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Newspaper Page Text
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JUNE FRAGRANCE MAYiBE PRESERVED IN OLD
FASHIONED ROSE JARS
j. BY CAROLINE COE.
"June time is rose time, girl time,
love time" the loveliest time of the
year, and every June-loving maiden
wants to bring some of this June fra
grance over into chill, sad November.
You can do this, my dear girl, if
you will save the rose leaves that fall
from the rose bushes or from your
bouquets and make them into heaps
of fragrance that will be a joy to
yourself and to your friends.
Spread the rose petals on paper so
that each one will be exposed to the
air. Then mix a teaspoon of crushed-cloves,
a teaspoon of -grated nut
meg and a half teaspoon of" allspice
and two teaspoons of orris root.
Put a layer of rose leaves on bot
tom of vase and sprinkle with spice,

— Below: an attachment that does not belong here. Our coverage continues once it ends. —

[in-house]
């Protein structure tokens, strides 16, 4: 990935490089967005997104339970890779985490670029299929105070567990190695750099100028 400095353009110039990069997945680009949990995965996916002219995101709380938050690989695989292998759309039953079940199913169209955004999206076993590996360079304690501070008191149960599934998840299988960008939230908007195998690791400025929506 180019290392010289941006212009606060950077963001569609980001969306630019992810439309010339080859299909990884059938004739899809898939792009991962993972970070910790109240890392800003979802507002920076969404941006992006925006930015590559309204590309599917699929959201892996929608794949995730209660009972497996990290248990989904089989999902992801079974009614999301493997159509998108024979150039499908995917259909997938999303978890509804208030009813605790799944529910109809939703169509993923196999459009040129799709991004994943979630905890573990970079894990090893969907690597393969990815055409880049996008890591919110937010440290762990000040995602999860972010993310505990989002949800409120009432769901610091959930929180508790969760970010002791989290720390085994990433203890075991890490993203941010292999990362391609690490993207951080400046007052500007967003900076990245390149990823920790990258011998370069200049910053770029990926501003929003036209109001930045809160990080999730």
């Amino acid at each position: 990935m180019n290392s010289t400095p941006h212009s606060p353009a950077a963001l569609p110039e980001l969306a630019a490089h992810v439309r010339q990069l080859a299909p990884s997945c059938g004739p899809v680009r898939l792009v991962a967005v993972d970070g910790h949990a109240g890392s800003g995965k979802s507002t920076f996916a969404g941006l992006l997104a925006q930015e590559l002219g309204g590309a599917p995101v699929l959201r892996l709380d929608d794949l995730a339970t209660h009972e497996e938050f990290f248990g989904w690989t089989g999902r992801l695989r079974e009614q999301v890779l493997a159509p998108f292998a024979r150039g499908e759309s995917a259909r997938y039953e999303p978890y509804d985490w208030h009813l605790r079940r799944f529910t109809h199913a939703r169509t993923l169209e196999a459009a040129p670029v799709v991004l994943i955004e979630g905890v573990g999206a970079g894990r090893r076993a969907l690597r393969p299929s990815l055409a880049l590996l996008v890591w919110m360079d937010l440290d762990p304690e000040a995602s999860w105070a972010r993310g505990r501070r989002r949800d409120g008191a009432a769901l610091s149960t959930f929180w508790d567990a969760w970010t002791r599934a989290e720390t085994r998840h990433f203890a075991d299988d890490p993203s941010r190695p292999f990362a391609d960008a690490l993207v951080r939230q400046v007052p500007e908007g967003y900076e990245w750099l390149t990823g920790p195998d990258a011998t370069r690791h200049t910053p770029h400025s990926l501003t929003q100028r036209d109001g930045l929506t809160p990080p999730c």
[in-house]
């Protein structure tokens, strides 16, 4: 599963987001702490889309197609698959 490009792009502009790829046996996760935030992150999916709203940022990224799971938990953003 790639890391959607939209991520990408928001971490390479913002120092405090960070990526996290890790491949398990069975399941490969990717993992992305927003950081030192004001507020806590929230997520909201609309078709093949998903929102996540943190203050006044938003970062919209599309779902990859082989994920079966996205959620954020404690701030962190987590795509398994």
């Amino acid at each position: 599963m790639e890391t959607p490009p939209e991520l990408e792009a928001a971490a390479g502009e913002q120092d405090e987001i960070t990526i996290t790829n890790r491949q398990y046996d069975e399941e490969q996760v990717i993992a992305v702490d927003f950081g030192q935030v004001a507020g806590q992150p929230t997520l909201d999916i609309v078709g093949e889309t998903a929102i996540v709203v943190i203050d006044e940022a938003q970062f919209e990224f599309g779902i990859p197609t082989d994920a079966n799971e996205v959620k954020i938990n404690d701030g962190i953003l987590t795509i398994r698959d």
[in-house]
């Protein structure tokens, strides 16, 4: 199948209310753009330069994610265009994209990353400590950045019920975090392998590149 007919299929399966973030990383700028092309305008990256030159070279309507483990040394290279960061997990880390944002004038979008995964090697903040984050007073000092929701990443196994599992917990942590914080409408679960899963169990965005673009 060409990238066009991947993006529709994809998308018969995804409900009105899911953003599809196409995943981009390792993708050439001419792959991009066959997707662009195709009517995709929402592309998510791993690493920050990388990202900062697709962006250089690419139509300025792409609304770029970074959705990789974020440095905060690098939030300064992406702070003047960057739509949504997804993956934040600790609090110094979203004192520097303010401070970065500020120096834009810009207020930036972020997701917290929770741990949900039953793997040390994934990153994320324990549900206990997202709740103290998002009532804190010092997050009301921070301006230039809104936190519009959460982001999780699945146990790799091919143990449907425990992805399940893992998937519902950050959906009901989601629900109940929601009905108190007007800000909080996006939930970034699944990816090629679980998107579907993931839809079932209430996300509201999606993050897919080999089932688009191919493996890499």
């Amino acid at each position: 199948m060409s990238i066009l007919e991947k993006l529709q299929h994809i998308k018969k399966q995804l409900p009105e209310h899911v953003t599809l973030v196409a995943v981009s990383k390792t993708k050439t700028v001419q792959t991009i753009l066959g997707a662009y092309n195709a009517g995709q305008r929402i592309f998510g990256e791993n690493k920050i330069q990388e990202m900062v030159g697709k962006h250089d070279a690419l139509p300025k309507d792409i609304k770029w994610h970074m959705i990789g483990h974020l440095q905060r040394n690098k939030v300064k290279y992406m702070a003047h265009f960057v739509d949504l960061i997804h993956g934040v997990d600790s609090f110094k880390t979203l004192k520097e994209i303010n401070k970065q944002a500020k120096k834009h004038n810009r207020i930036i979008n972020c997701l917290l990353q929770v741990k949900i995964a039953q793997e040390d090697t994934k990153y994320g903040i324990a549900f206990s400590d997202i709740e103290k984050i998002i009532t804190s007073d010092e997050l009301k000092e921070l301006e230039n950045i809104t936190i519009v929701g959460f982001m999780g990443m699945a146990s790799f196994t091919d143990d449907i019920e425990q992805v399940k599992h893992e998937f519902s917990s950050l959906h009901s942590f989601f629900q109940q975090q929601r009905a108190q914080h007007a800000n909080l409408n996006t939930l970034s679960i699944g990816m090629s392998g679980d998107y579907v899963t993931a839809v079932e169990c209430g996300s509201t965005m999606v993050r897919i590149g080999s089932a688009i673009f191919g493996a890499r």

then another layer of rose leaves un
til the vase is fulL Cover tightly for
four days. Turn out and carefully
take out" any leaves that may be
mouldy, as some will be if you have
not dried them carefully.
It is better to dry the leaves that
are gathered each day by themselves,
as in mixing some dry too much and
others not enough. If in your old
fashioned garden you have rose ger
aniums and lemon plant use the
leaves of these with th6se of the
roses. An old-fashioned jar filled with
rose leaves was a gift that was much
prized in great-grandmother's time.
I still have one that belonged to my
great-grandmother, and there hangs
about the ash-like leaves an elusive
fragrance that speaks of olden days.
Tihs "rose jar" was made after the
Use a vase that has a tight cover.
Pick the roses in the early morn
ing, and as the leaves fall from the
stems spread them on paper and
sprinkle them slightly with salt
Allow them to dry, but not enough
to crumble or lose their color. Then
arrange them in a jar, a layer of
leaves and a layer of the spices pre
pared as for the first recipe.
o ot '.
THE JINGO ffigj
Scratch a jingo, you will find ' "
Selfishness beneath his rind;
When he waves the flag and hollers
It's to sae his sacred dollars.